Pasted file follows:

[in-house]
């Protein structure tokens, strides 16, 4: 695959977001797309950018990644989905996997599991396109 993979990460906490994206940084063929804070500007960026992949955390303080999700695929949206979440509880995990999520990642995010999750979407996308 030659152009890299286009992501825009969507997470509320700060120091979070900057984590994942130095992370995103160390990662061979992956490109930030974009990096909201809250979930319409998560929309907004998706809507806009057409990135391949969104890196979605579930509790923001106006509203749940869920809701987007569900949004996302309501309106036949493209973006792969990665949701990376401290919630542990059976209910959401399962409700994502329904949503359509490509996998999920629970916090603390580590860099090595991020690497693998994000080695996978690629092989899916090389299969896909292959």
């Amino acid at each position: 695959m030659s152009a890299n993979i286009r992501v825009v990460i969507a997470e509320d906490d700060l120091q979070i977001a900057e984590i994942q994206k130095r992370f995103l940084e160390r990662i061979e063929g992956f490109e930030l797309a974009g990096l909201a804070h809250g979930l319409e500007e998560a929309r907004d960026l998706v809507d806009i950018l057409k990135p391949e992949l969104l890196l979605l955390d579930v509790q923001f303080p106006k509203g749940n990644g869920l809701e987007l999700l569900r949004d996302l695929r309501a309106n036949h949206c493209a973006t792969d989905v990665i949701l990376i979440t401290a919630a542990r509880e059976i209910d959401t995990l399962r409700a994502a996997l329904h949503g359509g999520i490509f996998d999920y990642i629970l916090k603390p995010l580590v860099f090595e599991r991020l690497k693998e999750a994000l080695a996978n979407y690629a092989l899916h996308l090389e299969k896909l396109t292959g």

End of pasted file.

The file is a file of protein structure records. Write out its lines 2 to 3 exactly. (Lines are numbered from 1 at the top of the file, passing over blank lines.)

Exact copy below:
């Protein structure tokens, strides 16, 4: 695959977001797309950018990644989905996997599991396109 993979990460906490994206940084063929804070500007960026992949955390303080999700695929949206979440509880995990999520990642995010999750979407996308 030659152009890299286009992501825009969507997470509320700060120091979070900057984590994942130095992370995103160390990662061979992956490109930030974009990096909201809250979930319409998560929309907004998706809507806009057409990135391949969104890196979605579930509790923001106006509203749940869920809701987007569900949004996302309501309106036949493209973006792969990665949701990376401290919630542990059976209910959401399962409700994502329904949503359509490509996998999920629970916090603390580590860099090595991020690497693998994000080695996978690629092989899916090389299969896909292959």
């Amino acid at each position: 695959m030659s152009a890299n993979i286009r992501v825009v990460i969507a997470e509320d906490d700060l120091q979070i977001a900057e984590i994942q994206k130095r992370f995103l940084e160390r990662i061979e063929g992956f490109e930030l797309a974009g990096l909201a804070h809250g979930l319409e500007e998560a929309r907004d960026l998706v809507d806009i950018l057409k990135p391949e992949l969104l890196l979605l955390d579930v509790q923001f303080p106006k509203g749940n990644g869920l809701e987007l999700l569900r949004d996302l695929r309501a309106n036949h949206c493209a973006t792969d989905v990665i949701l990376i979440t401290a919630a542990r509880e059976i209910d959401t995990l399962r409700a994502a996997l329904h949503g359509g999520i490509f996998d999920y990642i629970l916090k603390p995010l580590v860099f090595e599991r991020l690497k693998e999750a994000l080695a996978n979407y690629a092989l899916h996308l090389e299969k896909l396109t292959g």